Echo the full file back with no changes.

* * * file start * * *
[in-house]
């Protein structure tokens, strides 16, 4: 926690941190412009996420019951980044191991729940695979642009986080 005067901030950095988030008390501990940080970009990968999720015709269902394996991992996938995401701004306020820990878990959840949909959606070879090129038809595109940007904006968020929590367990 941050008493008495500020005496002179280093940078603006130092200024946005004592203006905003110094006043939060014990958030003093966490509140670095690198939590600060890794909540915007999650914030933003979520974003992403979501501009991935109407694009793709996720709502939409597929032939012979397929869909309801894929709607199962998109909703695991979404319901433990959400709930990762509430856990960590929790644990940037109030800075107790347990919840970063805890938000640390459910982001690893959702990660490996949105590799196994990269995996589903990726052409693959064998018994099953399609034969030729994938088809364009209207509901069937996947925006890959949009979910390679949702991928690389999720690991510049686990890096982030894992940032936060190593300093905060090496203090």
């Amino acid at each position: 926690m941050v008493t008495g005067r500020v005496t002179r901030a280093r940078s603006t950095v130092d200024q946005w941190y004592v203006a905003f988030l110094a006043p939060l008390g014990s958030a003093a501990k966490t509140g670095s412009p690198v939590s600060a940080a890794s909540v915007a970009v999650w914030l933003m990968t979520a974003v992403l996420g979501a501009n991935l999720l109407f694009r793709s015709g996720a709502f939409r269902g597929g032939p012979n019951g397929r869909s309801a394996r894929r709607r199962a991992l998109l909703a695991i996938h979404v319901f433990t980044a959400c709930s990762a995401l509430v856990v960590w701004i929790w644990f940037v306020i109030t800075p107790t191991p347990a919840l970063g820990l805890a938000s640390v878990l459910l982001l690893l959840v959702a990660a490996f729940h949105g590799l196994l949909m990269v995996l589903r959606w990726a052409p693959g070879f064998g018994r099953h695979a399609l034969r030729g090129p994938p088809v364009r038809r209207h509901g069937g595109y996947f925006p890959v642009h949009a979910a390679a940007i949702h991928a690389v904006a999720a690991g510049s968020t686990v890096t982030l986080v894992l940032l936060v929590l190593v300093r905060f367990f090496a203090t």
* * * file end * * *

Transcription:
[in-house]
């Protein structure tokens, strides 16, 4: 926690941190412009996420019951980044191991729940695979642009986080 005067901030950095988030008390501990940080970009990968999720015709269902394996991992996938995401701004306020820990878990959840949909959606070879090129038809595109940007904006968020929590367990 941050008493008495500020005496002179280093940078603006130092200024946005004592203006905003110094006043939060014990958030003093966490509140670095690198939590600060890794909540915007999650914030933003979520974003992403979501501009991935109407694009793709996720709502939409597929032939012979397929869909309801894929709607199962998109909703695991979404319901433990959400709930990762509430856990960590929790644990940037109030800075107790347990919840970063805890938000640390459910982001690893959702990660490996949105590799196994990269995996589903990726052409693959064998018994099953399609034969030729994938088809364009209207509901069937996947925006890959949009979910390679949702991928690389999720690991510049686990890096982030894992940032936060190593300093905060090496203090």
């Amino acid at each position: 926690m941050v008493t008495g005067r500020v005496t002179r901030a280093r940078s603006t950095v130092d200024q946005w941190y004592v203006a905003f988030l110094a006043p939060l008390g014990s958030a003093a501990k966490t509140g670095s412009p690198v939590s600060a940080a890794s909540v915007a970009v999650w914030l933003m990968t979520a974003v992403l996420g979501a501009n991935l999720l109407f694009r793709s015709g996720a709502f939409r269902g597929g032939p012979n019951g397929r869909s309801a394996r894929r709607r199962a991992l998109l909703a695991i996938h979404v319901f433990t980044a959400c709930s990762a995401l509430v856990v960590w701004i929790w644990f940037v306020i109030t800075p107790t191991p347990a919840l970063g820990l805890a938000s640390v878990l459910l982001l690893l959840v959702a990660a490996f729940h949105g590799l196994l949909m990269v995996l589903r959606w990726a052409p693959g070879f064998g018994r099953h695979a399609l034969r030729g090129p994938p088809v364009r038809r209207h509901g069937g595109y996947f925006p890959v642009h949009a979910a390679a940007i949702h991928a690389v904006a999720a690991g510049s968020t686990v890096t982030l986080v894992l940032l936060v929590l190593v300093r905060f367990f090496a203090t």